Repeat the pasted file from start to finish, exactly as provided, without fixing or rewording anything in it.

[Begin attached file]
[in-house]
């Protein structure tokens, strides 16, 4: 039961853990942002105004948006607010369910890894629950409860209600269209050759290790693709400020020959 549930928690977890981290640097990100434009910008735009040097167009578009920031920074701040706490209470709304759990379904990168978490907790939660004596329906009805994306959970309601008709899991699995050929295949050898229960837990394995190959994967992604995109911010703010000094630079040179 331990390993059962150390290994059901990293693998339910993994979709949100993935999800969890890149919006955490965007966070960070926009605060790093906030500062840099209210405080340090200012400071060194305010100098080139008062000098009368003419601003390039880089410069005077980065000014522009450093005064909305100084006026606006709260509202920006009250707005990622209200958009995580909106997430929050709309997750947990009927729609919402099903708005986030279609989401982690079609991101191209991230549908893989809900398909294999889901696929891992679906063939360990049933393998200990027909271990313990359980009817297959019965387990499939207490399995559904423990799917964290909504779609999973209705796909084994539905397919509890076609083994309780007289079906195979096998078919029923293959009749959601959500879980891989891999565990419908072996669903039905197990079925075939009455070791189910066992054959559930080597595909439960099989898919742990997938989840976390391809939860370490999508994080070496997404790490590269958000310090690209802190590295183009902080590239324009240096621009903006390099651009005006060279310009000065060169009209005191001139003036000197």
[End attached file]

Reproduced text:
[in-house]
């Protein structure tokens, strides 16, 4: 039961853990942002105004948006607010369910890894629950409860209600269209050759290790693709400020020959 549930928690977890981290640097990100434009910008735009040097167009578009920031920074701040706490209470709304759990379904990168978490907790939660004596329906009805994306959970309601008709899991699995050929295949050898229960837990394995190959994967992604995109911010703010000094630079040179 331990390993059962150390290994059901990293693998339910993994979709949100993935999800969890890149919006955490965007966070960070926009605060790093906030500062840099209210405080340090200012400071060194305010100098080139008062000098009368003419601003390039880089410069005077980065000014522009450093005064909305100084006026606006709260509202920006009250707005990622209200958009995580909106997430929050709309997750947990009927729609919402099903708005986030279609989401982690079609991101191209991230549908893989809900398909294999889901696929891992679906063939360990049933393998200990027909271990313990359980009817297959019965387990499939207490399995559904423990799917964290909504779609999973209705796909084994539905397919509890076609083994309780007289079906195979096998078919029923293959009749959601959500879980891989891999565990419908072996669903039905197990079925075939009455070791189910066992054959559930080597595909439960099989898919742990997938989840976390391809939860370490999508994080070496997404790490590269958000310090690209802190590295183009902080590239324009240096621009903006390099651009005006060279310009000065060169009209005191001139003036000197």